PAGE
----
Multiple reasons warrant summary disposition of plaintiff's count that Taylor intentionally inflicted emotional distress. To establish a prima facie claim of intentional infliction of emotional distress, the plaintiff must present evidence of (1) the defendant's extreme and outrageous conduct, (2) the defendant's intent or recklessness, (3) causation, and (4) the severe emotional distress of the plaintiff. Moore, supra at 389, 652 N.W.2d 688. “Liability attaches only when a plaintiff can demonstrate that the defendant's conduct is ‘so outrageous in character, and so extreme in degree, as to go beyond all possible bounds of decency, and to be regarded as atrocious and utterly intolerable in a civilized community.’ ” Lewis v. LeGrow, 258 Mich.App. 175, 196, 670 N.W.2d 675 (2003), quoting Graham v. Ford, 237 Mich.App. 670, 674, 604 N.W.2d 713 (1999). First, count VI of plaintiff's complaint fails to allege with specificity any actions by Taylor with intent or recklessness, and thus fails to state a valid claim for relief. MCR 2.116(C)(8). Second, because the evidence in this case indisputedly reflects that Taylor pursued an arrest warrant against plaintiff on the basis of presumptively credible information that he obtained from fellow officers Krutell and Margosian, which amounted to probable cause for plaintiff's arrest, as a matter of law he cannot be liable for intentional infliction of emotional distress. Cebulski v. Belleville, 156 Mich.App. 190, 196, 401 N.W.2d 616 (1986) (observing, in support of its finding that a police officer could not be liable for intentional infliction of emotional distress arising from his proper issuance of a speeding ticket, that liability could not be based on the officer insisting on his legal right in a permissible way, even though he might have been aware that such insistence certainly would cause emotional distress).
Taylor next argues that the circuit court should have granted his motion for summary disposition of plaintiff's claims under 42 U.S.C. § 1983. Taylor asserts that the undisputed facts establish his qualified immunity from plaintiff's allegations of unlawful arrest and supervisory liability. We again review de novo the circuit court's summary disposition ruling. Spiek, supra at 337, 572 N.W.2d 201.
According to 42 U.S.C. § 1983, any person who experiences “the deprivation of any rights, privileges, or immunities secured by the Constitution and laws” because of the actions of another person acting “under color of any statute, ordinance, regulation, custom or usage, of any State” may file an action seeking relief against the party that caused the deprivation. “In a suit against an officer for an alleged violation of a constitutional right,” however, the officer may invoke the defense of qualified immunity to avoid the burden of standing trial. Saucier v. Katz, 533 U.S. 194, 200, 121 S.Ct. 2151, 150 L.Ed.2d 272 (2001).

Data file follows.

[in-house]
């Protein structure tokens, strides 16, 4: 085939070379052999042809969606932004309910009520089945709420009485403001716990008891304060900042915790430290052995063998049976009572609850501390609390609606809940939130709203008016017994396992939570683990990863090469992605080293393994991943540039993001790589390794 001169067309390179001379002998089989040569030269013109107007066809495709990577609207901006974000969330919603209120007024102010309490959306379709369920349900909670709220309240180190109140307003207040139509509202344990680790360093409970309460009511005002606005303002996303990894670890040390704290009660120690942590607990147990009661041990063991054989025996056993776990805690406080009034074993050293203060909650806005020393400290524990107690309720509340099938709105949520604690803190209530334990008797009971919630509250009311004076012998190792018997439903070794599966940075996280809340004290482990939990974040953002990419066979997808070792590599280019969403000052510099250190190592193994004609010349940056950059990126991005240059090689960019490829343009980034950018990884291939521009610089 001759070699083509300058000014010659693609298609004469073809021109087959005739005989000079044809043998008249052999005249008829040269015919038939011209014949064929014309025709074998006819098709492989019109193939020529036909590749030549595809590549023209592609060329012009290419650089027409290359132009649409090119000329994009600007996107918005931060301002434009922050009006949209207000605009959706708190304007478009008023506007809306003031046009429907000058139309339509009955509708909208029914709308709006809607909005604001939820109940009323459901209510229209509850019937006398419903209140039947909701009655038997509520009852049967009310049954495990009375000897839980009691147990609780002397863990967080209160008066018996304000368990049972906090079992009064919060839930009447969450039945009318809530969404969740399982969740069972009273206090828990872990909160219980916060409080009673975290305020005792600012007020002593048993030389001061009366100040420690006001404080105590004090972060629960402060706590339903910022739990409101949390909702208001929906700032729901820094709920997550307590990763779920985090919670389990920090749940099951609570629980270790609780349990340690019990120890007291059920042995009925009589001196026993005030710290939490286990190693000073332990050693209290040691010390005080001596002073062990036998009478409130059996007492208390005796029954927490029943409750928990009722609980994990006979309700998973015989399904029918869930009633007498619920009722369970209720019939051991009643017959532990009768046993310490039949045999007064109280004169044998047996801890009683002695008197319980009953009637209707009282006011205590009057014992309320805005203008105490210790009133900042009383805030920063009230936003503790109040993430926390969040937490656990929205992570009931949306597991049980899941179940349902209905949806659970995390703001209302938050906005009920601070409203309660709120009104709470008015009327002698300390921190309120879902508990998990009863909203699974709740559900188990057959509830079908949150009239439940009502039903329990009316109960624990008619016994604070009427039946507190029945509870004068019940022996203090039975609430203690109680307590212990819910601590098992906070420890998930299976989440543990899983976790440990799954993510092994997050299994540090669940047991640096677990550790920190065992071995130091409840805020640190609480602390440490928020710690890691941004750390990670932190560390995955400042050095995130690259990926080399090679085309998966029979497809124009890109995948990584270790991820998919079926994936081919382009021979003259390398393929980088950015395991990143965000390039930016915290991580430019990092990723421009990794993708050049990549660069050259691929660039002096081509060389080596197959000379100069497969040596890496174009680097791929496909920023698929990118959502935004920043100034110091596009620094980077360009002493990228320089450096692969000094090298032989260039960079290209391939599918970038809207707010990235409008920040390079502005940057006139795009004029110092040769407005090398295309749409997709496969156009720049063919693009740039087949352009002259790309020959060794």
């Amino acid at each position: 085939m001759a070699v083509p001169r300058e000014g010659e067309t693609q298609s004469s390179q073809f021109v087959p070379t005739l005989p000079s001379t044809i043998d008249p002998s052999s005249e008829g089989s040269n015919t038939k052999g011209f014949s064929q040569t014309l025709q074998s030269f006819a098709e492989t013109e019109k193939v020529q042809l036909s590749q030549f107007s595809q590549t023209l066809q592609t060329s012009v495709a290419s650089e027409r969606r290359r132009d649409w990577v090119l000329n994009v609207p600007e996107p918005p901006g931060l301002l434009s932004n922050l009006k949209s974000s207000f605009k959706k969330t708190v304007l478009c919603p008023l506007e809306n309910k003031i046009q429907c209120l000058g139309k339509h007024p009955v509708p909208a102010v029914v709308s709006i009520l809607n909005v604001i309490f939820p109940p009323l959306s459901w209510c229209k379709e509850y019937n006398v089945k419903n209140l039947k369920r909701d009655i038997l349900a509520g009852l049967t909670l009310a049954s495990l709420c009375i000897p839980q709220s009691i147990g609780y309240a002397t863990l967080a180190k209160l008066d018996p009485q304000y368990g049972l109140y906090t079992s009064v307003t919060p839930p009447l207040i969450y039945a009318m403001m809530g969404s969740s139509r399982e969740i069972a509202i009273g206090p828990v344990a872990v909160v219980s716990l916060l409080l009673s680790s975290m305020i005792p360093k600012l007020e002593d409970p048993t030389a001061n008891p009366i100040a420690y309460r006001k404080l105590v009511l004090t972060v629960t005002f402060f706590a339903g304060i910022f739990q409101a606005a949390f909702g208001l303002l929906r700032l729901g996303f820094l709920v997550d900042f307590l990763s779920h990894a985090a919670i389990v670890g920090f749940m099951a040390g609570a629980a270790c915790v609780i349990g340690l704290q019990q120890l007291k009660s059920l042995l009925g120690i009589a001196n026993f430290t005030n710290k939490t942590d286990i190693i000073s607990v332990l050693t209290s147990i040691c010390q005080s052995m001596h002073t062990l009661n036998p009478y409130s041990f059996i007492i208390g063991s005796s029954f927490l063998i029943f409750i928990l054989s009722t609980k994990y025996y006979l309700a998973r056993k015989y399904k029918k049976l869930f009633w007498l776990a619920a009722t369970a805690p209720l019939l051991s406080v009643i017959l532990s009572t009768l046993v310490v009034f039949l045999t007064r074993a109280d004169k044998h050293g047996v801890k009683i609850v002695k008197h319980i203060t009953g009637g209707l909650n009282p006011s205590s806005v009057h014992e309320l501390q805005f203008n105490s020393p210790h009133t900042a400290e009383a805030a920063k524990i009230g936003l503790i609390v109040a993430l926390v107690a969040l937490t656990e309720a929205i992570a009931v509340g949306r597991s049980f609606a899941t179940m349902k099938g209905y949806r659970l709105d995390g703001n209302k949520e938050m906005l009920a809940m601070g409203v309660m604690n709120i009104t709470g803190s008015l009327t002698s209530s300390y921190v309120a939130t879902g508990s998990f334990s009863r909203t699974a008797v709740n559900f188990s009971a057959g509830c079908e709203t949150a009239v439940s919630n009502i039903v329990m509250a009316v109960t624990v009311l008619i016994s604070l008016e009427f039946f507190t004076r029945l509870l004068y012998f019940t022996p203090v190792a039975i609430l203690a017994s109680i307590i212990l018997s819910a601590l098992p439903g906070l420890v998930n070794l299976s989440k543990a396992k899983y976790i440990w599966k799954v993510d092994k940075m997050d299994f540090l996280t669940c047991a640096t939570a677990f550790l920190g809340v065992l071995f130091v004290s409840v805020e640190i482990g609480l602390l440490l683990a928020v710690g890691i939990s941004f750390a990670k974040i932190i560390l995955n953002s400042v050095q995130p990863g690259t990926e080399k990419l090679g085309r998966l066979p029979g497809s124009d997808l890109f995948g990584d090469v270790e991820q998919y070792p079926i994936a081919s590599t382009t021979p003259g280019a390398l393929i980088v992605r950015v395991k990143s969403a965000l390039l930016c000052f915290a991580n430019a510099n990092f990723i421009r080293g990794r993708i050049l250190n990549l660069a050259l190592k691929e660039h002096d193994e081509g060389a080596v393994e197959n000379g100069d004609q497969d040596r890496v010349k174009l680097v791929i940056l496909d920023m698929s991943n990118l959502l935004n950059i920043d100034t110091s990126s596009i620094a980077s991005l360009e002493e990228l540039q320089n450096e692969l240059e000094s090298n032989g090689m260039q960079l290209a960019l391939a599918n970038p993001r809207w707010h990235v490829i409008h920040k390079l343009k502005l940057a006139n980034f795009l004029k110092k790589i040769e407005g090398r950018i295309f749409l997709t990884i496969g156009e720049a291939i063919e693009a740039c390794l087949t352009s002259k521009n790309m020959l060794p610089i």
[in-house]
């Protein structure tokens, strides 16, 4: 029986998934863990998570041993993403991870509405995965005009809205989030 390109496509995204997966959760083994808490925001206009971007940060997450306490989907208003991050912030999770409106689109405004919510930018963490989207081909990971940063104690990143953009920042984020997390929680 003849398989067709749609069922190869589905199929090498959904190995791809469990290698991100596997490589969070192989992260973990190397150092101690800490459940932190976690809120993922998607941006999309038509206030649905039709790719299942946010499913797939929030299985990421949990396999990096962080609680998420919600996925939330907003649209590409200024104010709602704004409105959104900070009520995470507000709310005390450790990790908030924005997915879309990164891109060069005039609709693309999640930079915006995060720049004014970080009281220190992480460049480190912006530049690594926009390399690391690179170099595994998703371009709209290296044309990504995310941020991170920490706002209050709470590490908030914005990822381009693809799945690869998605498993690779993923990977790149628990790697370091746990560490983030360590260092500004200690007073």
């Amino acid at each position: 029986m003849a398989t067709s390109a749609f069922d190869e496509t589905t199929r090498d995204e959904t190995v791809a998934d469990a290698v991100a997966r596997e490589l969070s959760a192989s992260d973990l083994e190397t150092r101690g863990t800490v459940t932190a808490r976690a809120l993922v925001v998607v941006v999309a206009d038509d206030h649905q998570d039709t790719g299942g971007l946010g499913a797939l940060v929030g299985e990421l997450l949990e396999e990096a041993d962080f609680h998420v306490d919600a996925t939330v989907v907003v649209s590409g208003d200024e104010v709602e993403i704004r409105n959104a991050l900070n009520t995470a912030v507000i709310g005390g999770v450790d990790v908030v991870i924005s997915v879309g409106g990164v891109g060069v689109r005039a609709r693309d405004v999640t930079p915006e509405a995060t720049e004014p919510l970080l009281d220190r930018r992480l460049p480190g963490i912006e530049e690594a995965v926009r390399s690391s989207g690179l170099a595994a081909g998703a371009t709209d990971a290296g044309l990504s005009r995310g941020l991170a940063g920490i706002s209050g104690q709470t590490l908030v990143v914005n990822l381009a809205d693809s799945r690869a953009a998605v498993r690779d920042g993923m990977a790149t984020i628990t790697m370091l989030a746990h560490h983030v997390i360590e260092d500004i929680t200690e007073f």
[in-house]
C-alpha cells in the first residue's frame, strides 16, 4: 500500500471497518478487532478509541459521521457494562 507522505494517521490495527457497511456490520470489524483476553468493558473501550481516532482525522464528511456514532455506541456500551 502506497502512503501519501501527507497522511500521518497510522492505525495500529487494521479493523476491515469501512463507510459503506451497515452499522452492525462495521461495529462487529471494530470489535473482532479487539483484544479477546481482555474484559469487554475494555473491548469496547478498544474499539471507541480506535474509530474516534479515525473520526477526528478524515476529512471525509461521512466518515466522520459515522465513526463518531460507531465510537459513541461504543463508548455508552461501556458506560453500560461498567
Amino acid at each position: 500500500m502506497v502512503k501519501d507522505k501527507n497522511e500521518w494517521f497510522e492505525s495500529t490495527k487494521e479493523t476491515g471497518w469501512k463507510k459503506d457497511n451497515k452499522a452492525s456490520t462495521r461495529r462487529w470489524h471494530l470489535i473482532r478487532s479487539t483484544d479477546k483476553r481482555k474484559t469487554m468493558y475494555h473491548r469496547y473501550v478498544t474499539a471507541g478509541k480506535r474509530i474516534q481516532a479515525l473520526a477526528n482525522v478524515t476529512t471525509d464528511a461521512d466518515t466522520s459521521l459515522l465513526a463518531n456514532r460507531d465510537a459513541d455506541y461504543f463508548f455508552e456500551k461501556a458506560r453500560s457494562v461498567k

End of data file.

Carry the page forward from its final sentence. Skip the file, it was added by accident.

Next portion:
In Saucier, the United States Supreme Court described as follows the standard for applying qualified immunity:
A court required to rule upon the qualified immunity issue must consider, then, this threshold question: Taken in the light most favorable to the party asserting the injury, do the facts alleged show the officer's conduct violated a constitutional right? ․
* * *
․ [I]f a violation could be made out on a favorable view of the parties' submissions, the next, sequential step is to ask whether the right was clearly established. This inquiry, it is vital to note, must be undertaken in light of the specific context of the case, not as a broad general proposition; and it ․ serves to advance understanding of the law and to allow officers to avoid the burden of trial if qualified immunity is applicable.
In this litigation, for instance, there is no doubt [of] ․ the general proposition that the use of force is contrary to the Fourth Amendment if it is excessive under objective standards of reasonableness. Yet that is not enough. Rather, we emphasized ․ “that the right the official is alleged to have violated must have been ‘clearly established’ in a more particularized, and hence more relevant sense: The contours of the right must be sufficiently clear that a reasonable official would understand that what he is doing violates that right.” The relevant, dispositive inquiry in determining whether a right is clearly established is whether it would be clear to a reasonable officer that his conduct was unlawful in the situation he confronted. [Saucier, supra at 201-202, 121 S.Ct. 2151 (emphasis added; citations omitted).]
Stated slightly differently, the plaintiff in a § 1983 action attempting to overcome qualified immunity bears the burden of establishing that a “reasonable official in the defendant['s] position could [not] have believed that his conduct was lawful.” Cope v. Heltsley, 128 F.3d 452, 459 (C.A.6, 1997) (citations omitted).
The first consideration therefore involves whether, taken in the light most favorable to plaintiff, the actions of Taylor in swearing to the veracity of the RWA violated plaintiff's constitutional rights. To justify the invasion of an individual's Fourth Amendment right to remain secure against unreasonable searches and seizures, a government official generally must obtain a warrant supported by probable cause. People v. Kazmierczak, 461 Mich. 411, 417, 605 N.W.2d 667 (2000).